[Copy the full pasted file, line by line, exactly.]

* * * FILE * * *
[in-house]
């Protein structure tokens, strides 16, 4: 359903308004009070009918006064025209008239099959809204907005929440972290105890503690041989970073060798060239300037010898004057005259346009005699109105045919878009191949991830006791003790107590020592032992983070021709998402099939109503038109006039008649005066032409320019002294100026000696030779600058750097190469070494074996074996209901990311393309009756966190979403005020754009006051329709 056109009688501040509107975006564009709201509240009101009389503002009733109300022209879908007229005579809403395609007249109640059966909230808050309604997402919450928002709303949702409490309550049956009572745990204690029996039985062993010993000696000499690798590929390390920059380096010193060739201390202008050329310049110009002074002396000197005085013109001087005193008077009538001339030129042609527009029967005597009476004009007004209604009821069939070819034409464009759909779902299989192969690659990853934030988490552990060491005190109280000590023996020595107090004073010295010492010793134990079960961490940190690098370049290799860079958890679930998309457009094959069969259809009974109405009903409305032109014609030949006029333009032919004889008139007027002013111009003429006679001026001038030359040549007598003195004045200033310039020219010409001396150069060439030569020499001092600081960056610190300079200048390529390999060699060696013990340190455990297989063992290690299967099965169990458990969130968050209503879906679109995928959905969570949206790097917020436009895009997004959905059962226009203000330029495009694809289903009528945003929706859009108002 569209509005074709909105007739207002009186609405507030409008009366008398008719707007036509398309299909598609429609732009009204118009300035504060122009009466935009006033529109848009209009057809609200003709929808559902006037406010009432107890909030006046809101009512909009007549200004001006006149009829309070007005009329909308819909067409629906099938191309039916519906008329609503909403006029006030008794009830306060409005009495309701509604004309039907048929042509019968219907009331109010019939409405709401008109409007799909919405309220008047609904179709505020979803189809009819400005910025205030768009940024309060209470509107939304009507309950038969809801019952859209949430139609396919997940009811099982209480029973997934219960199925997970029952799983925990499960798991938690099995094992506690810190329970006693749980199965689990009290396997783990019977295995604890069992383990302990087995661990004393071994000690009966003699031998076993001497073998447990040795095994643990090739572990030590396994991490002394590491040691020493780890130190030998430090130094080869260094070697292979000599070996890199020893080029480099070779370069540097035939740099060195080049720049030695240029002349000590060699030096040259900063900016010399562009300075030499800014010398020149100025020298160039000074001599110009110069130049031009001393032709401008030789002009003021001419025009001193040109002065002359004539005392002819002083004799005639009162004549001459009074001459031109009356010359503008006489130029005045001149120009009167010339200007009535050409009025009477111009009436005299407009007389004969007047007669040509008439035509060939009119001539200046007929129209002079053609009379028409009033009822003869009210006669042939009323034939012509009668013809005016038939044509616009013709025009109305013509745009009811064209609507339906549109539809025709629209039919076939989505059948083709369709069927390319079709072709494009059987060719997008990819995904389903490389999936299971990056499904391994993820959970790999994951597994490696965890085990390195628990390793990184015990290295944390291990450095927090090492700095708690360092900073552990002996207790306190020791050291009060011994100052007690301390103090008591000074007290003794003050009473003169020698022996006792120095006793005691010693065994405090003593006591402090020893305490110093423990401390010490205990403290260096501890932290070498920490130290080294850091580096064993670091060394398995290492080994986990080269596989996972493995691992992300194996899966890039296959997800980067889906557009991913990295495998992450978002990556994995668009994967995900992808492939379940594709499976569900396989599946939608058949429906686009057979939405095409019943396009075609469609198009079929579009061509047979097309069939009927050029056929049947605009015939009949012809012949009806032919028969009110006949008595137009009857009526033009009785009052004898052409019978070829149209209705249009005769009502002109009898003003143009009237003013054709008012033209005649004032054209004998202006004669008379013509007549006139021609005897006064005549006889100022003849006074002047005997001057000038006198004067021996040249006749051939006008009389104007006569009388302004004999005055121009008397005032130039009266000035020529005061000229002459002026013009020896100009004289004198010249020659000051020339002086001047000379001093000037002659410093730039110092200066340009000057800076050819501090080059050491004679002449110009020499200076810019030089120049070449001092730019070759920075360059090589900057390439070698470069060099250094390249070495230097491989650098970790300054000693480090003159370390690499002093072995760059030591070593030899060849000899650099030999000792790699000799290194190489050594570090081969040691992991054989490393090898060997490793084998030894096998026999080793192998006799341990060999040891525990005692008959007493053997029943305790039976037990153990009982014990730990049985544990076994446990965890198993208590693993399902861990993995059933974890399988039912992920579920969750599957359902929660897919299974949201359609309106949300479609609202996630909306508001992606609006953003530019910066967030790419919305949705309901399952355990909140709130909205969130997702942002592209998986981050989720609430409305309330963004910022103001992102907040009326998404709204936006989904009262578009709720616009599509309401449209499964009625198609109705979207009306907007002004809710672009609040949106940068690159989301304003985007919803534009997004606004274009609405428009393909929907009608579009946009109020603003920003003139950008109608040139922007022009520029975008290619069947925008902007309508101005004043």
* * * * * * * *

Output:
[in-house]
């Protein structure tokens, strides 16, 4: 359903308004009070009918006064025209008239099959809204907005929440972290105890503690041989970073060798060239300037010898004057005259346009005699109105045919878009191949991830006791003790107590020592032992983070021709998402099939109503038109006039008649005066032409320019002294100026000696030779600058750097190469070494074996074996209901990311393309009756966190979403005020754009006051329709 056109009688501040509107975006564009709201509240009101009389503002009733109300022209879908007229005579809403395609007249109640059966909230808050309604997402919450928002709303949702409490309550049956009572745990204690029996039985062993010993000696000499690798590929390390920059380096010193060739201390202008050329310049110009002074002396000197005085013109001087005193008077009538001339030129042609527009029967005597009476004009007004209604009821069939070819034409464009759909779902299989192969690659990853934030988490552990060491005190109280000590023996020595107090004073010295010492010793134990079960961490940190690098370049290799860079958890679930998309457009094959069969259809009974109405009903409305032109014609030949006029333009032919004889008139007027002013111009003429006679001026001038030359040549007598003195004045200033310039020219010409001396150069060439030569020499001092600081960056610190300079200048390529390999060699060696013990340190455990297989063992290690299967099965169990458990969130968050209503879906679109995928959905969570949206790097917020436009895009997004959905059962226009203000330029495009694809289903009528945003929706859009108002 569209509005074709909105007739207002009186609405507030409008009366008398008719707007036509398309299909598609429609732009009204118009300035504060122009009466935009006033529109848009209009057809609200003709929808559902006037406010009432107890909030006046809101009512909009007549200004001006006149009829309070007005009329909308819909067409629906099938191309039916519906008329609503909403006029006030008794009830306060409005009495309701509604004309039907048929042509019968219907009331109010019939409405709401008109409007799909919405309220008047609904179709505020979803189809009819400005910025205030768009940024309060209470509107939304009507309950038969809801019952859209949430139609396919997940009811099982209480029973997934219960199925997970029952799983925990499960798991938690099995094992506690810190329970006693749980199965689990009290396997783990019977295995604890069992383990302990087995661990004393071994000690009966003699031998076993001497073998447990040795095994643990090739572990030590396994991490002394590491040691020493780890130190030998430090130094080869260094070697292979000599070996890199020893080029480099070779370069540097035939740099060195080049720049030695240029002349000590060699030096040259900063900016010399562009300075030499800014010398020149100025020298160039000074001599110009110069130049031009001393032709401008030789002009003021001419025009001193040109002065002359004539005392002819002083004799005639009162004549001459009074001459031109009356010359503008006489130029005045001149120009009167010339200007009535050409009025009477111009009436005299407009007389004969007047007669040509008439035509060939009119001539200046007929129209002079053609009379028409009033009822003869009210006669042939009323034939012509009668013809005016038939044509616009013709025009109305013509745009009811064209609507339906549109539809025709629209039919076939989505059948083709369709069927390319079709072709494009059987060719997008990819995904389903490389999936299971990056499904391994993820959970790999994951597994490696965890085990390195628990390793990184015990290295944390291990450095927090090492700095708690360092900073552990002996207790306190020791050291009060011994100052007690301390103090008591000074007290003794003050009473003169020698022996006792120095006793005691010693065994405090003593006591402090020893305490110093423990401390010490205990403290260096501890932290070498920490130290080294850091580096064993670091060394398995290492080994986990080269596989996972493995691992992300194996899966890039296959997800980067889906557009991913990295495998992450978002990556994995668009994967995900992808492939379940594709499976569900396989599946939608058949429906686009057979939405095409019943396009075609469609198009079929579009061509047979097309069939009927050029056929049947605009015939009949012809012949009806032919028969009110006949008595137009009857009526033009009785009052004898052409019978070829149209209705249009005769009502002109009898003003143009009237003013054709008012033209005649004032054209004998202006004669008379013509007549006139021609005897006064005549006889100022003849006074002047005997001057000038006198004067021996040249006749051939006008009389104007006569009388302004004999005055121009008397005032130039009266000035020529005061000229002459002026013009020896100009004289004198010249020659000051020339002086001047000379001093000037002659410093730039110092200066340009000057800076050819501090080059050491004679002449110009020499200076810019030089120049070449001092730019070759920075360059090589900057390439070698470069060099250094390249070495230097491989650098970790300054000693480090003159370390690499002093072995760059030591070593030899060849000899650099030999000792790699000799290194190489050594570090081969040691992991054989490393090898060997490793084998030894096998026999080793192998006799341990060999040891525990005692008959007493053997029943305790039976037990153990009982014990730990049985544990076994446990965890198993208590693993399902861990993995059933974890399988039912992920579920969750599957359902929660897919299974949201359609309106949300479609609202996630909306508001992606609006953003530019910066967030790419919305949705309901399952355990909140709130909205969130997702942002592209998986981050989720609430409305309330963004910022103001992102907040009326998404709204936006989904009262578009709720616009599509309401449209499964009625198609109705979207009306907007002004809710672009609040949106940068690159989301304003985007919803534009997004606004274009609405428009393909929907009608579009946009109020603003920003003139950008109608040139922007022009520029975008290619069947925008902007309508101005004043």